Innovating for Inclusion
At VisionFund, we’re always looking for ways to stay ahead of financial inclusion trends to serve our clients with cutting-edge microfinance programs that enrich their lives and the lives of their families.
We are constantly developing and piloting new products to create solutions for the one million clients we serve who are excluded by traditional finance mechanisms.
Water, Sanitation and Hygiene (WASH)
In the Philippines, VisionFund has been piloting a WASH (water, sanitation and hygiene) microcredit program designed to improve the sanitation and hygiene of rural poor households.
Since 2016, the Kanbankalan and Trinidad branches of our microfinance institution (MFI) in the Philippines have offered loans to clients who wish to build or improve their toilet facilities, or their clean water facilities and supply. Three quarters of those who took a WASH loan have seen remarkable improvements to their health and well-being, with a significant reduction in water-borne diseases.
Most significantly, women and girls have also reported that now that they don’t have to travel far to retrieve water for the family, they have more time for themselves and their families. 82% of surveyed female clients also reported an increased feeling of safety, as they no longer have to go long distances to collect water or defecate in exposed areas.
With the WASH loan now available in 17 branches of the Philippines MFI, VisionFund is exploring new ways to scale-up this pilot into other countries, providing loans for further WASH services. Because of the high cost of toilets, VisionFund is working to ensure a low-cost solution is available to our clients, so that sanitation is accessible to everyone through the power of a small microfinance loan.
In Ghana, VisionFund’s MFI has partnered with our parent organisation World Vision to address the burden of education expenses.
Many clients have requested loans that will help pay for their children’s school fees and supplies, so we have been working to meet our clients’ needs. With a specific education loan, business profits won’t be diverted away from income-generating activity. As 88% of VisionFund Ghana’s clients are women, moving an education loan product into market has been a natural progression for our portfolio.
Our new education product is being piloted across five of VisionFund Ghana’s branches, to 1,000 clients over FY2019-2020. A loan can be taken for up to US $913, ensuring that both our clients and their children, or other dependents, can benefit from the loan. VisionFund will disperse the loan either for the school term or for the year, allowing a shorter loan cycle that is flexible to the school year. The loan allows families to purchase uniforms, school books, and other educational materials so that both children and parents are able to further their education.
In other countries where VisionFund is active – including Armenia, Dominican Republic, Myanmar, Sri Lanka, Tanzania, India and Mexico – education loans are also being tested in market to improve the well-being of clients and children through educational opportunities. In Armenia, loan repayments can be deferred for up to four years, so that our clients can finish higher education and find a salaried job before commencing their loan repayments. VisionFund is optimistic about the potential for education loans to improve child well-being outcomes, all around the world.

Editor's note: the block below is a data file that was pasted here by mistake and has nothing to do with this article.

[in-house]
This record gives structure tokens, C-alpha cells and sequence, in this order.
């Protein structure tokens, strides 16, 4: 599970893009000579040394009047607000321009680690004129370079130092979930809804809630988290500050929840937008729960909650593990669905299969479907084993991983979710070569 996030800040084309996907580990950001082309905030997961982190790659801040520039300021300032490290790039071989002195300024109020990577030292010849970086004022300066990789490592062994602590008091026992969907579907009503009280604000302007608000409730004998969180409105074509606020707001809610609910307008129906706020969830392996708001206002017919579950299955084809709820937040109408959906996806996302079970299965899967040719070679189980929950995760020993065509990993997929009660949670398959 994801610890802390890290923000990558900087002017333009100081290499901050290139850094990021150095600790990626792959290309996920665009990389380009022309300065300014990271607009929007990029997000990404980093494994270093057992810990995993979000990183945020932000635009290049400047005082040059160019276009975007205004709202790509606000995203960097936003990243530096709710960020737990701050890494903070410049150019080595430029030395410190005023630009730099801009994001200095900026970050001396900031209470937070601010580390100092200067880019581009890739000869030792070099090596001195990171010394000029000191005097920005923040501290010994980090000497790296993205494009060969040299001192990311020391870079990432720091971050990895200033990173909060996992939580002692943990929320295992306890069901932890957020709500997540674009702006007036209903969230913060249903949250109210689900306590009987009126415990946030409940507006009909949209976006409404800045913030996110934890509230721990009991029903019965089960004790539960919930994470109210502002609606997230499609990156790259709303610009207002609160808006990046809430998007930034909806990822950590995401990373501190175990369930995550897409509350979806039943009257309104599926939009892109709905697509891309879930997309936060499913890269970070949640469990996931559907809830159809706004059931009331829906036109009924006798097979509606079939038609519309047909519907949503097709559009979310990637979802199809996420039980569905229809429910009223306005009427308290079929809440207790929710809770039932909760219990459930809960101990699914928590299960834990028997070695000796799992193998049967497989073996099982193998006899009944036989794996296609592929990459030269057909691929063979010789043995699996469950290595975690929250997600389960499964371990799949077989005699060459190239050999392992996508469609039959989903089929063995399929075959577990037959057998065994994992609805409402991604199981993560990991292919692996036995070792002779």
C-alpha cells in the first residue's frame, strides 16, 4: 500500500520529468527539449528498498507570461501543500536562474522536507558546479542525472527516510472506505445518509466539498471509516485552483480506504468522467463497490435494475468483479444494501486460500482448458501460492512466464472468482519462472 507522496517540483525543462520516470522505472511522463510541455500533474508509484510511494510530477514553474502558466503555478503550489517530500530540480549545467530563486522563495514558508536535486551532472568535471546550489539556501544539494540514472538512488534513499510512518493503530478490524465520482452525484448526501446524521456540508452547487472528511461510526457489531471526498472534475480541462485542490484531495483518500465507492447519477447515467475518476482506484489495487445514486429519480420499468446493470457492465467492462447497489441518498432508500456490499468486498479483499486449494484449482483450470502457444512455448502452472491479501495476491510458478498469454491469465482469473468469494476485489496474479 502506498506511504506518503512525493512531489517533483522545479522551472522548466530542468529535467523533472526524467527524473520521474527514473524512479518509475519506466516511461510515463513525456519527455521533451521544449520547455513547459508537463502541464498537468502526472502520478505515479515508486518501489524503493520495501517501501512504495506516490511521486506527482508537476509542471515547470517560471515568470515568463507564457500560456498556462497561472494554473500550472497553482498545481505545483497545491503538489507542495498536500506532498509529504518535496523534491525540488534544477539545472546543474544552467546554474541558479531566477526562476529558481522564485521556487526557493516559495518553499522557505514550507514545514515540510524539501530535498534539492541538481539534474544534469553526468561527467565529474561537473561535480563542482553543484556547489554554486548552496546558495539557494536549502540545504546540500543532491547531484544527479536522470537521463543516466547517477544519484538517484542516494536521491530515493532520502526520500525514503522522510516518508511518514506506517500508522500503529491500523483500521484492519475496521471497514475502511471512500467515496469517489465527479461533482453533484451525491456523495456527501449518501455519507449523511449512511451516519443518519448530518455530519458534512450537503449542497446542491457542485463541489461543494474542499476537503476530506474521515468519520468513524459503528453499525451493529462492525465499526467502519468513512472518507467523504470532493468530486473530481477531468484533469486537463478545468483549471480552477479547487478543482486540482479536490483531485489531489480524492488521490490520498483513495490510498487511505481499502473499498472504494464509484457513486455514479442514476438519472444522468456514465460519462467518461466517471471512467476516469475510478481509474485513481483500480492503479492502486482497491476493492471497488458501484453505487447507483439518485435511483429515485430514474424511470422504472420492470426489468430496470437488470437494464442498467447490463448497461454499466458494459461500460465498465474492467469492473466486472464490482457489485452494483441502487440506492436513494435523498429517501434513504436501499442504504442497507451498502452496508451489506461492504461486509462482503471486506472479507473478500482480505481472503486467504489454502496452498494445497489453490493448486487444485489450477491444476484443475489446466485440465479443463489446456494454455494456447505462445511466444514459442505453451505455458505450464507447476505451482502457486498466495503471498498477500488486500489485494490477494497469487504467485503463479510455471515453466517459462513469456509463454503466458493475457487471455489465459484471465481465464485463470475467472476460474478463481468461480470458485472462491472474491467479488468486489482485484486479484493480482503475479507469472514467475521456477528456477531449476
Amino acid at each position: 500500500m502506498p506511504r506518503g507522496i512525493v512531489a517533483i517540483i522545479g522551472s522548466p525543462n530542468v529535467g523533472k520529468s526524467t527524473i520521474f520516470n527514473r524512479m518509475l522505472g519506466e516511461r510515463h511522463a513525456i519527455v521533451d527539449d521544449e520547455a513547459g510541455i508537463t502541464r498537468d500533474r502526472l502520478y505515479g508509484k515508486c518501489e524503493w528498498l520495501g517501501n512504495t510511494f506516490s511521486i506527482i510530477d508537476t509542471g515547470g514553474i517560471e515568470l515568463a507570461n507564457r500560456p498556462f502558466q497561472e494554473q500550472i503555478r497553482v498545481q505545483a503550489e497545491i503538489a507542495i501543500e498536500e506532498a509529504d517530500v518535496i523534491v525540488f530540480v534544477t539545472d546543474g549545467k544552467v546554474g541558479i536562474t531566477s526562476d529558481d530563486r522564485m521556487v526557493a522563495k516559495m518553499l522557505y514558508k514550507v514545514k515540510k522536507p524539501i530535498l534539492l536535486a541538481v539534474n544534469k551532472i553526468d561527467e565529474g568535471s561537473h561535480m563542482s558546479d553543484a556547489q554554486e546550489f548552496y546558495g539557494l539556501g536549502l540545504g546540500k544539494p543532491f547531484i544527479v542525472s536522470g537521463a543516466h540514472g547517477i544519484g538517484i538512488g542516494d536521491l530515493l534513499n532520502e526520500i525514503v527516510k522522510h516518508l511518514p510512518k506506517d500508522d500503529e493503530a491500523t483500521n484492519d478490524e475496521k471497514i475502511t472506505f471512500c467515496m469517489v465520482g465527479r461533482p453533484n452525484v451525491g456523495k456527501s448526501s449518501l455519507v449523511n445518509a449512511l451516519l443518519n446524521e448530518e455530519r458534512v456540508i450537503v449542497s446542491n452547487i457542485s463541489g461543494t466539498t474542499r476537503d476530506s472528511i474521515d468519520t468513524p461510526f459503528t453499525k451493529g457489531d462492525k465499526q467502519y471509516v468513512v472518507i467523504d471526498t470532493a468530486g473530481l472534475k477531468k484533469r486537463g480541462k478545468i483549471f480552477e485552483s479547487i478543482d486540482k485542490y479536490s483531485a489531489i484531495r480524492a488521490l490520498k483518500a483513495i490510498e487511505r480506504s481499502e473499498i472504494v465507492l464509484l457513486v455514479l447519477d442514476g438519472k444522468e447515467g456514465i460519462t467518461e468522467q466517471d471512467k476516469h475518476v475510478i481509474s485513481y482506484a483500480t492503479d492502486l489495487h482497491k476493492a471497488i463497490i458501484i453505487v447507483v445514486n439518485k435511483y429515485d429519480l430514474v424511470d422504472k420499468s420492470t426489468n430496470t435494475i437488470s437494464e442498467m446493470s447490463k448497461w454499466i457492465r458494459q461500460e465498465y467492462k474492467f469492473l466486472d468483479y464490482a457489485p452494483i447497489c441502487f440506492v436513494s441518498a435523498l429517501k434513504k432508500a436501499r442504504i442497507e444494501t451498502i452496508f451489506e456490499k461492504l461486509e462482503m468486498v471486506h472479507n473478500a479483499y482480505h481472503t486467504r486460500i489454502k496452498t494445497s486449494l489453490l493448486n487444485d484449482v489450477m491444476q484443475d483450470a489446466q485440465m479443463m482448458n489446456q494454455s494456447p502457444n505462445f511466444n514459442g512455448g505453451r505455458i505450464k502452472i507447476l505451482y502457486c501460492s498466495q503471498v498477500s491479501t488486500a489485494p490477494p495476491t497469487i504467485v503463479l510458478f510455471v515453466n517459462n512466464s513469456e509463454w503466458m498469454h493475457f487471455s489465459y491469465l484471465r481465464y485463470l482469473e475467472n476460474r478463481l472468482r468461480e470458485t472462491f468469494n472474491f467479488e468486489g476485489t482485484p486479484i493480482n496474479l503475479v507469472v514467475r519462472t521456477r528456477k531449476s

Credit for Irrigation
Sufficient irrigation is essential to increase a farmer’s productivity and profitability.
For many farmers living in rural poverty however, a consistent water supply can be hard to come by, especially without the ability to disperse water across many hectares of sown land. Together, World Vision and VisionFund have been working in Zambia to improve the situations of farmers in partnership with World Vision’s THRIVE project model. As part of this model, VisionFund has been testing irrigation loans in five regions of Zambia, providing credit to enable farmers to buy treadle pumps and other irrigation solutions to improve their output and livelihoods.
In 2020, VisionFund will aim to distribute 5,200 irrigation loans as part of the initial three-year test. In one region, farmers reported being able to double or triple the area being farmed, thanks to their new treadle pumps. This increase in land size leads to an increase in production, allowing farmers to access better markets and gain higher prices for their produce. This enables farmers to pay off their irrigation loans with ease.
Early lessons learned have demonstrated to VisionFund the importance of loan timing, to ensure that the treadle pumps are deployed during the planting season so that they aren’t sitting idle in the off-season. Together with World Vision, we are also educating farmers about the best irrigation solutions for their unique crops and lands, so that the structure of their loan for their needs is clearer to them.
Stories From the Field
Inclusive Business in Myanmar
Inclusive Business (IB) is a new and appealing concept to Myanmar. While there is a growing number of social enterprises and corporate social responsibility activities (CSR) in the country, the notion of engaging the poor through core business activities is yet to be established.
Piloting financial inclusion for refugees in Uganda
In an innovative new project, VisionFund Uganda is engaging in product development, capacity building and investment in order to bring financial services to the refugee and host populations in West Nile.
Small and Growing Businesses
Small and Growing Businesses (SBGs) in developing countries are often left behind in the financial services market, deemed too small to lend to, yet too large for traditional microfinance. VisionFund is pioneering new ways to support the growth of SGBs, piloting projects in Mexico, Ghana, Sri Lanka, and Myanmar.